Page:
A successful allergy-friendly cookbook author, motivated food allergy advocate, and inspirational mother, Cybele Pascal has appeared on The Martha Stewart Show, The Food Network, the Today Show, Good Morning America Health, PBS, and NPR.
She is a leading blogger in the field with an award-winning website, and she lectures and teaches nationally. Cybele serves as a “Celebrity Ambassador Who Cares” for FAAN (Food Allergy and Anaphylaxis Network) and is the founder and president of Cybele’s Free-to-Eat, a line of gluten-free foods that are made without the top eight allergens.
We had the pleasure of interviewing Cybele recently, following the release of her latest cookbook, Allergy-Free and Easy Cooking. She told us about the challenges she faced as a young mother, those her son faced in school, where she sought support, and what she’s doing to improve the food allergy world.
A Food-Allergic Family
Each member of Cybele’s family is allergic to some type of food. Her 11-year-old son Lennon was allergic to dairy and soy when he was younger, but has since outgrown those allergies and is now allergic to tree nuts, shellfish, kiwi, wheat, barley, and eggs. Cybele’s 8-year-old son Monte is allergic to eggs and dairy, and her husband Adam is also allergic to dairy. Cybele is allergic to walnuts, shellfish, and different types of fish, and she has mild allergies to wheat, oats, yeast, citrus, and stone fruits (peaches, plums, etc.).
The Beginning: A Strict Maternity Diet & Hypoallergenic Infant Formula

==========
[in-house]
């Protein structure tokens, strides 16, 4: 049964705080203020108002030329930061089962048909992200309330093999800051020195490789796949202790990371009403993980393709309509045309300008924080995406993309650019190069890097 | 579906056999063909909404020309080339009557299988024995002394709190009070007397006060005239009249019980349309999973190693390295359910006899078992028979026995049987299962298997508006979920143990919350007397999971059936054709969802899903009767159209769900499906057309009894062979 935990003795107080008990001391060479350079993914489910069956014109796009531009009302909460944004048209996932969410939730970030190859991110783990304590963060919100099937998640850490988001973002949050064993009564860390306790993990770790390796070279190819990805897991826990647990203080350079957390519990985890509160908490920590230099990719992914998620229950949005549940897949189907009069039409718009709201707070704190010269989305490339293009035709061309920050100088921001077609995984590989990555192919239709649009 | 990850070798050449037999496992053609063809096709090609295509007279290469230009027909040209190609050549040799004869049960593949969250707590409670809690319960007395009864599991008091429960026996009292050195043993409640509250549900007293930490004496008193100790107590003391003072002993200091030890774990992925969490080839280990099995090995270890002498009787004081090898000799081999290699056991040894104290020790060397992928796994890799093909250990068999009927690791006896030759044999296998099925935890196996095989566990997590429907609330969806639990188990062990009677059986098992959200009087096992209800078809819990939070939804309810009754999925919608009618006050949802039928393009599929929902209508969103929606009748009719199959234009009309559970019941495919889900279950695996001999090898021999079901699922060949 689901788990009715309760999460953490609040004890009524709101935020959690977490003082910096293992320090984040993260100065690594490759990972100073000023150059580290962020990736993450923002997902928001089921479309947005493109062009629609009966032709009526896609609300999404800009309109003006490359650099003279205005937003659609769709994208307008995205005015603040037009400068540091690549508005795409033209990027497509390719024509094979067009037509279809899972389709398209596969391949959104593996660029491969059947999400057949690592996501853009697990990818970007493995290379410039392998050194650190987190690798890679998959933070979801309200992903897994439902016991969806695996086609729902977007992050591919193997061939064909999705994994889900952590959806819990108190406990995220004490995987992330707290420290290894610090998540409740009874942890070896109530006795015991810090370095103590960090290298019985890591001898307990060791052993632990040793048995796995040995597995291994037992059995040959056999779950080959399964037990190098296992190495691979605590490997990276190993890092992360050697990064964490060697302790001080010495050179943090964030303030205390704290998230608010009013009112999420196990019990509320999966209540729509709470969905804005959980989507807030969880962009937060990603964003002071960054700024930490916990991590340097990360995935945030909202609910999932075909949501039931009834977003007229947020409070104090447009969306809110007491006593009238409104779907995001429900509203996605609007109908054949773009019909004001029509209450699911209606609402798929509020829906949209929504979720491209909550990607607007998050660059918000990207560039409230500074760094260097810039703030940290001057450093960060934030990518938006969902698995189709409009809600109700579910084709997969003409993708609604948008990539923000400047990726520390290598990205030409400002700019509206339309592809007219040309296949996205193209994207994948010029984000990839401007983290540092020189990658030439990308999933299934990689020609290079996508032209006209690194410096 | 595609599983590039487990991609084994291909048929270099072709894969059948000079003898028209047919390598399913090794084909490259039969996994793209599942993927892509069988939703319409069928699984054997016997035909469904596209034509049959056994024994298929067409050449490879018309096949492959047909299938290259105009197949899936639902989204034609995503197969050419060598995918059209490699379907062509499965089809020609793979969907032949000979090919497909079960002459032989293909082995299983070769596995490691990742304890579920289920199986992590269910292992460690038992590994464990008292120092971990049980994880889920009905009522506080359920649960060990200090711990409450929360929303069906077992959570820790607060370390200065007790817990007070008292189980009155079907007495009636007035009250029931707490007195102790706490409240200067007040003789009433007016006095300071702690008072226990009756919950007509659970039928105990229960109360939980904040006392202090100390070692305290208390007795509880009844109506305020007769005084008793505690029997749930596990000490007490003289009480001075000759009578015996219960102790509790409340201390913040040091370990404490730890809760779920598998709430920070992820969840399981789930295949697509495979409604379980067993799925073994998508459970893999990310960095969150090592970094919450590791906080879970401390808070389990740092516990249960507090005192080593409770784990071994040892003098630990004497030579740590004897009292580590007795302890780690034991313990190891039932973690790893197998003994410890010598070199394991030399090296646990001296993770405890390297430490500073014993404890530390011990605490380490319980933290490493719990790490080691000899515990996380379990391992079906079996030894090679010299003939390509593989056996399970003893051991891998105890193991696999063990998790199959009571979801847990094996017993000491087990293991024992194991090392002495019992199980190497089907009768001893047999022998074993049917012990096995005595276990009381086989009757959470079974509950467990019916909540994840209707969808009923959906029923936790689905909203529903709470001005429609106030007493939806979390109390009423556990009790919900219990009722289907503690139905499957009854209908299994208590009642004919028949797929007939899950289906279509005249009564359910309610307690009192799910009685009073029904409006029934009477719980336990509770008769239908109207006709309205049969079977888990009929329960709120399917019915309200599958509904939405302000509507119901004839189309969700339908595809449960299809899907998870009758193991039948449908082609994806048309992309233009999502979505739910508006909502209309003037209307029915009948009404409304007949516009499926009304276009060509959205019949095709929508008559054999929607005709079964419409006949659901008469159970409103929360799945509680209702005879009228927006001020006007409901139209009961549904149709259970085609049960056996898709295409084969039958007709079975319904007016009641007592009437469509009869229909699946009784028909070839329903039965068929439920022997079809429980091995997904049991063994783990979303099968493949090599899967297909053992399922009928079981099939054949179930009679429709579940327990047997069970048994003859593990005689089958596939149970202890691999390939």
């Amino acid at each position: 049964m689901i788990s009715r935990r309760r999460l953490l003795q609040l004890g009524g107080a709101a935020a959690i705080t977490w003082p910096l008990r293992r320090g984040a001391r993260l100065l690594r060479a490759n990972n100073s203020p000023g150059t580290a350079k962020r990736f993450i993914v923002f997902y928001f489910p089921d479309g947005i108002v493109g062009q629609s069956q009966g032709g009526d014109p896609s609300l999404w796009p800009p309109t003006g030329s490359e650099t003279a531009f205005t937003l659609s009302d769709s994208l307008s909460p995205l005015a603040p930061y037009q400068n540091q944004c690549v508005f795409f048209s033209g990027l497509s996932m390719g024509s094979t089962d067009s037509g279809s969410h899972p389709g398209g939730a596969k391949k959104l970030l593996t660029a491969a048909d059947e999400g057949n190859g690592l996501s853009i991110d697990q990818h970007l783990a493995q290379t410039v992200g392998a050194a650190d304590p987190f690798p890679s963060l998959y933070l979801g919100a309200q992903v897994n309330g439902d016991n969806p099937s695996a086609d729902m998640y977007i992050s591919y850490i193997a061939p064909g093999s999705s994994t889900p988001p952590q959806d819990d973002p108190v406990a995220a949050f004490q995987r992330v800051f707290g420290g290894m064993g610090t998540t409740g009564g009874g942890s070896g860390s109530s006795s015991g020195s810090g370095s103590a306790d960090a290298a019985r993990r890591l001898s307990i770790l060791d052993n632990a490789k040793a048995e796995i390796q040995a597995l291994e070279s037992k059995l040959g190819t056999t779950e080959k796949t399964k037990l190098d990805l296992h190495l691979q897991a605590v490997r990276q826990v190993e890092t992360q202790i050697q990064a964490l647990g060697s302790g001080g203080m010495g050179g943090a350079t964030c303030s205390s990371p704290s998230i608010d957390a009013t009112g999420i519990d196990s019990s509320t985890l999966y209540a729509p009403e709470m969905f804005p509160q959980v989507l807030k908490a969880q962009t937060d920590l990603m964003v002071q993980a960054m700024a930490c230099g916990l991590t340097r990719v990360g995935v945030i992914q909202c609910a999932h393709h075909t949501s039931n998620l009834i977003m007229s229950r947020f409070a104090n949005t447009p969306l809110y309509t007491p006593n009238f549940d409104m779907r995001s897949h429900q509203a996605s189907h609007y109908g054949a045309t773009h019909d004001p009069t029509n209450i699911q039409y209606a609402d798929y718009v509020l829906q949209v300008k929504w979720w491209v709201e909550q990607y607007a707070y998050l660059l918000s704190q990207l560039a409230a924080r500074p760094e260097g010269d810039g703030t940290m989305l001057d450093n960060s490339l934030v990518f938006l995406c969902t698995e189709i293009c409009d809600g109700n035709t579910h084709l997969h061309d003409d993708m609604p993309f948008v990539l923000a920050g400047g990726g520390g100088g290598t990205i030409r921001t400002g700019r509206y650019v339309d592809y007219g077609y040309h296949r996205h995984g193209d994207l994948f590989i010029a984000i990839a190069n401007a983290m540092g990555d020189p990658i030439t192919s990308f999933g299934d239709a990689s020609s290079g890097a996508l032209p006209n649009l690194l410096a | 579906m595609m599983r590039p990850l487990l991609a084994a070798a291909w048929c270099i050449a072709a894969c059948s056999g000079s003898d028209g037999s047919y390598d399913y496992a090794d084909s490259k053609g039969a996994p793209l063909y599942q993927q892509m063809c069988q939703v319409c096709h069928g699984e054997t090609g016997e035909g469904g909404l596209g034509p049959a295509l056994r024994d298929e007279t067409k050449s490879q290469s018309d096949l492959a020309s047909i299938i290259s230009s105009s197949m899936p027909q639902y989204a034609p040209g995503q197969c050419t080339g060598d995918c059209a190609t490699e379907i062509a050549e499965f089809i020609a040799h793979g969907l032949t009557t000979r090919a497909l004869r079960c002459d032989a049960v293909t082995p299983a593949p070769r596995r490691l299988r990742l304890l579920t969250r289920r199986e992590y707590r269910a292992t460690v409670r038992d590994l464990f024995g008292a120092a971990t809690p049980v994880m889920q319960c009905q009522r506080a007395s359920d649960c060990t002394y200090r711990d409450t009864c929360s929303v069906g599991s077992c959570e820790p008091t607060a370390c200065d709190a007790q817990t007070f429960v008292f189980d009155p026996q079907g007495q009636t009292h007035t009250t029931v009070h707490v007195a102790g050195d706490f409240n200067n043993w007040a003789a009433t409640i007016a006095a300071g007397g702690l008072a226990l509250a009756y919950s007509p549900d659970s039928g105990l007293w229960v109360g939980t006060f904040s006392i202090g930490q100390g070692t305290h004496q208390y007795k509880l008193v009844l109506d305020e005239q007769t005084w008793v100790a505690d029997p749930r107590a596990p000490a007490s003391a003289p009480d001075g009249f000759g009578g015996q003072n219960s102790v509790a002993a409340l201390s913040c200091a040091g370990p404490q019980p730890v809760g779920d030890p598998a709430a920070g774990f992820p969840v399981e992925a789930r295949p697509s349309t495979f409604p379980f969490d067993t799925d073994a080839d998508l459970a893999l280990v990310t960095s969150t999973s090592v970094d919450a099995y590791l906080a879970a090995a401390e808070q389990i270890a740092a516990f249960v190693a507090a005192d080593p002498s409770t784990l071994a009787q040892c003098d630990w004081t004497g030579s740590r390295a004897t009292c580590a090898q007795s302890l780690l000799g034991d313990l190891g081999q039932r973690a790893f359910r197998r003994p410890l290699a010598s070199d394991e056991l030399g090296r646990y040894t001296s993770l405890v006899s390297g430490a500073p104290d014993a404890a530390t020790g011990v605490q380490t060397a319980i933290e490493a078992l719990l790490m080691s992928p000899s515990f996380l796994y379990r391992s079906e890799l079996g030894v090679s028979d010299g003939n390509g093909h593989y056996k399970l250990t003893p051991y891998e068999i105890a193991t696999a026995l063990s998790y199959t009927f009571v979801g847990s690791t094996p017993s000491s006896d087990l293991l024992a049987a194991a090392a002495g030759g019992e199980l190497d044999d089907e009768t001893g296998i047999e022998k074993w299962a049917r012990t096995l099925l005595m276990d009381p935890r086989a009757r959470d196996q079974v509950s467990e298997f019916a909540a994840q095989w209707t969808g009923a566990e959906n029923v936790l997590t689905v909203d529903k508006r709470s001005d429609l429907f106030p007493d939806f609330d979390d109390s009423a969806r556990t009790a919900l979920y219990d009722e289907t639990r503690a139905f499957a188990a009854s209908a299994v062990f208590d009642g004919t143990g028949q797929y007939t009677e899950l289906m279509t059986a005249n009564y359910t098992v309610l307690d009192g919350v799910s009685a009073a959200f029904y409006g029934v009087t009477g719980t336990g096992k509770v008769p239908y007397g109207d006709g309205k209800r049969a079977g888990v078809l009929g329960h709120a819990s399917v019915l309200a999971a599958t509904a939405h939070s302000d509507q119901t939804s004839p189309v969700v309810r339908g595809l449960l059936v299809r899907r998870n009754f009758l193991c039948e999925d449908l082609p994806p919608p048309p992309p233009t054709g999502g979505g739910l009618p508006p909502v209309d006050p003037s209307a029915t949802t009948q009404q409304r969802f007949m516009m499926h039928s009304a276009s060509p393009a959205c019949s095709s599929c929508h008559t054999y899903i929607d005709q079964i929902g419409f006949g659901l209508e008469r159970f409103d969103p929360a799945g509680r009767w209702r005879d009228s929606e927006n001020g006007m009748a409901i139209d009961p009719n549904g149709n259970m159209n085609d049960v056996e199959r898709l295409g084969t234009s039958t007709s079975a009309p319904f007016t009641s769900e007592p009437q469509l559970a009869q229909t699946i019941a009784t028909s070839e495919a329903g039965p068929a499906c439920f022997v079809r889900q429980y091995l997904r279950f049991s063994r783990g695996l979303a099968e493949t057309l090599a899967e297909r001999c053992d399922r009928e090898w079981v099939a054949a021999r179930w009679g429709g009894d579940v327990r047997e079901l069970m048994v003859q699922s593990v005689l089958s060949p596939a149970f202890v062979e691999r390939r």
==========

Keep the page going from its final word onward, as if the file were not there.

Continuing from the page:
Cybele began her journey within the food allergy world in 2001, when her first son Lennon was diagnosed with severe dairy and soy allergies. At the time, Cybele was breastfeeding Lennon, so she was put on a strict avoidance diet that eliminated the top eight food allergens: dairy, soy, wheat, eggs, peanuts, tree nuts, fish, and shellfish.
Keeping Lennon’s weight up was difficult as he was not getting all of the nutrients his young body needed in order to grow. Cybele found that the hypoallergenic infant formula Neocate was the only one Lennon could tolerate, and he ended up staying on it for a long time–until the age of 2.
Challenges in School: Part-Time Nurse & EpiPens Locked Away
As Lennon grew older, the challenge of being a food allergic child in school emerged. Because of budget cuts, the school nurse was only there one day a week. Even worse, the school’s supply of EpiPens was locked up, and the person who had the key wasn’t always available.
Cybele recalls an incident during which a young girl in Lennon’s class accidentally ate a cookie containing walnuts—to which she was severely allergic. She was rushed to the office where the EpiPens were kept, but no one could get ahold of the person with the key. Luckily, the little girl was fine, but this situation was a close call that could (and should) have been avoided.
Despite there being three kids in Lennon’s class with anaphylactic allergies, it wasn’t until a diabetic child started attending the school that a full-time nurse was hired.